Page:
When hubby went to collect DC from nursery on Monday, one of the nursery workers pulled him aside to tell him they are a little concerned about DC. Apparently, in group situations, he's not at all keen on talking, singing, or generally joining in. One-on-one, or two, he's absolutely fine - his commuinication skills seem to be above average with the words/phrases he uses, etc. And we know all too well how much he likes to chatter, read, sing, etc when at home.

So they are calling in a child psychologist-type person to observe him in the hope of finding out whether his unwillingness to join in is, or will be, a problem. They are a little concerned because he'll be off to school in eight months at which point group situations will be something he has to contend with all day, every day. I guess they don't want his shyness (or whatever it may be) to have any negative impact on how he gets on out in the big, bad, educational world.

I'm unsure what to think about all of this. I know full well that I have never enjoyed, and still do not enjoy, speaking to a large (maybe more than three or four) group of people, unless they are people I know well, have known for a long time and know to be on the same wavelength as me. And I'm 37 years older than dear little DC, so you'd think by now I'd be ok in those sort of situations. I mentioned it to my Mum and she says I was the same when at school; the teachers often mentioned to her and Dad that I didn't like speaking up in class.

So it would seem that DC is taking after me; although I cannot think of a time when he would have seen me talking (or not, as the case may be) to a large group of people and clearly having a hard time of it. Does this mean that his shyness/reserve is genetic? Or is it simply that lots/all/some children go through a phase like this? Should we be concerned? My initial though was to worry and think about what we can do to help DC; there was also a fleeting moment of blaming myself for not providing DC with a sibling, as if that might be the solution to the issue; but then I also thought that he should be allowed to be himself, he's not even four years old - maybe he hasn't found his feet in all/any social situations just yet. We can't all be gregarious, outgoing, etc, etc, can we? Diff'rent strokes for diff'rent folks, right?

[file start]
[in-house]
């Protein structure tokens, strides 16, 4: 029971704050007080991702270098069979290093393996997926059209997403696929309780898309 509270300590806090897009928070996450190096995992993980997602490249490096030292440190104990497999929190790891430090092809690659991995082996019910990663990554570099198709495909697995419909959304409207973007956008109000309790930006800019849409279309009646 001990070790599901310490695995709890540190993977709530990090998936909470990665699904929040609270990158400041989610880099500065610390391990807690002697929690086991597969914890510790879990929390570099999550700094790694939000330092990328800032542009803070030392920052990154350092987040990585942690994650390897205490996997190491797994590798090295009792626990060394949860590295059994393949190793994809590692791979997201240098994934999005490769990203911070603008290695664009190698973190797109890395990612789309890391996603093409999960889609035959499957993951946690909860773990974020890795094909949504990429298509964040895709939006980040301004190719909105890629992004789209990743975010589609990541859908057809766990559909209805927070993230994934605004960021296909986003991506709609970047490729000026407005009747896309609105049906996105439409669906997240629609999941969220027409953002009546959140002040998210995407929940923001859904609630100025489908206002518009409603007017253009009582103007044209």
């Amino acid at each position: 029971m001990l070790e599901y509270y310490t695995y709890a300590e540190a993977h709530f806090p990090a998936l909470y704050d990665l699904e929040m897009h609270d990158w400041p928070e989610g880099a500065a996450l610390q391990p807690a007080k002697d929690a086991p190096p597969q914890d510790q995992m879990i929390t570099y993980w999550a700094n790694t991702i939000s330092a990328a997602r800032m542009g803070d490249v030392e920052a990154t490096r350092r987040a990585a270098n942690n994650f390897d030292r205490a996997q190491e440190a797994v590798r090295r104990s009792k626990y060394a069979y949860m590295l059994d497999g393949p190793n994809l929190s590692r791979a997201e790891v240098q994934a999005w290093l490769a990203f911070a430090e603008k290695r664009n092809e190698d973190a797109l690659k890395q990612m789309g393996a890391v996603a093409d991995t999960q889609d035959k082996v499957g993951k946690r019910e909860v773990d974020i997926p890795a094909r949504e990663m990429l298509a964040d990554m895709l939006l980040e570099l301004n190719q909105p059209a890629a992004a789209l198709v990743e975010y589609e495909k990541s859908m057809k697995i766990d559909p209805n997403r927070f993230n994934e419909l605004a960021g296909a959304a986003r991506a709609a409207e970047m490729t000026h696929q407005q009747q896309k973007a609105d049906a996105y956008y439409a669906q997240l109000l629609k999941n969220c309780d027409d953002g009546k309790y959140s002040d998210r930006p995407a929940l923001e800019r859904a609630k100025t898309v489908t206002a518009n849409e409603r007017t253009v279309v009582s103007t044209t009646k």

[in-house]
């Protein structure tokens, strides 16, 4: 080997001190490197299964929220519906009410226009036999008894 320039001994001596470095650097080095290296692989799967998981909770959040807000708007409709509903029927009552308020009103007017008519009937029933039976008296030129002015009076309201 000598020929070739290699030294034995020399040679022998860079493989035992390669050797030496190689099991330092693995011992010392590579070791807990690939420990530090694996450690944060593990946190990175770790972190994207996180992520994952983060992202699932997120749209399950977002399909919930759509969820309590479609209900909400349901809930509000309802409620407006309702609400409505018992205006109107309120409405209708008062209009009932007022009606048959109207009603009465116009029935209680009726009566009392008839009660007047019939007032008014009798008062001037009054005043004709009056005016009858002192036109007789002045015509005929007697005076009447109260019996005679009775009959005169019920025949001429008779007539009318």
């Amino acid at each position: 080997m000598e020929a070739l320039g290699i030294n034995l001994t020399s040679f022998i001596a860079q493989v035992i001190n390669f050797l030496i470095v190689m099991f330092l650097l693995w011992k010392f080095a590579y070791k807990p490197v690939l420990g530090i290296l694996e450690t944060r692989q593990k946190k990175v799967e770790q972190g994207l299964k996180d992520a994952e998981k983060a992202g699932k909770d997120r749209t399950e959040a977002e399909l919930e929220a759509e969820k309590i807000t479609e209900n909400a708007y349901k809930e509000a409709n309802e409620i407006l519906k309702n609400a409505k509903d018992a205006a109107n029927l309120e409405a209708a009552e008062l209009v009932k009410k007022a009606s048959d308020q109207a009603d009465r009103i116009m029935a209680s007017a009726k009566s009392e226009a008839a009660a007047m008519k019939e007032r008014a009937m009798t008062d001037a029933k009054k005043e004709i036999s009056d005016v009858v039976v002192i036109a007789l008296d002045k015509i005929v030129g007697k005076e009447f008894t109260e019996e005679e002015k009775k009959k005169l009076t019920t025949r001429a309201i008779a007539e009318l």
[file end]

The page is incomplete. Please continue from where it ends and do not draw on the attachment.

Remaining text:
Do any fellow bloggers have any experience of this type of behaviour with their children/grandchildren/themselves? Any hints or tips or thoughts to pass on? All will be gratefully received!

Tuesday, 22 January 2013

Snowy Weekend

A few snaps from the snowy weekend in our village.

The back garden on Friday morning as the snow fell.
The front garden as two excited boys made a snowman at about 9am.
A trip to the village shop to stock up on essentials.
The walk home from the village shop this afternoon with the snow beginning to disappear and a beautiful sky in the background.

Monday, 21 January 2013

Country Wife :: Country Life

This is a completely true and unembellished tale from the life of a country wife.

On Saturday morning while hubby and DC were out tramping through the snowy fields, I settled myself down by the fire to do a little cross-stitching. As I stitched I thought about the things I needed/wanted to do during the rest of the day. The list included three things: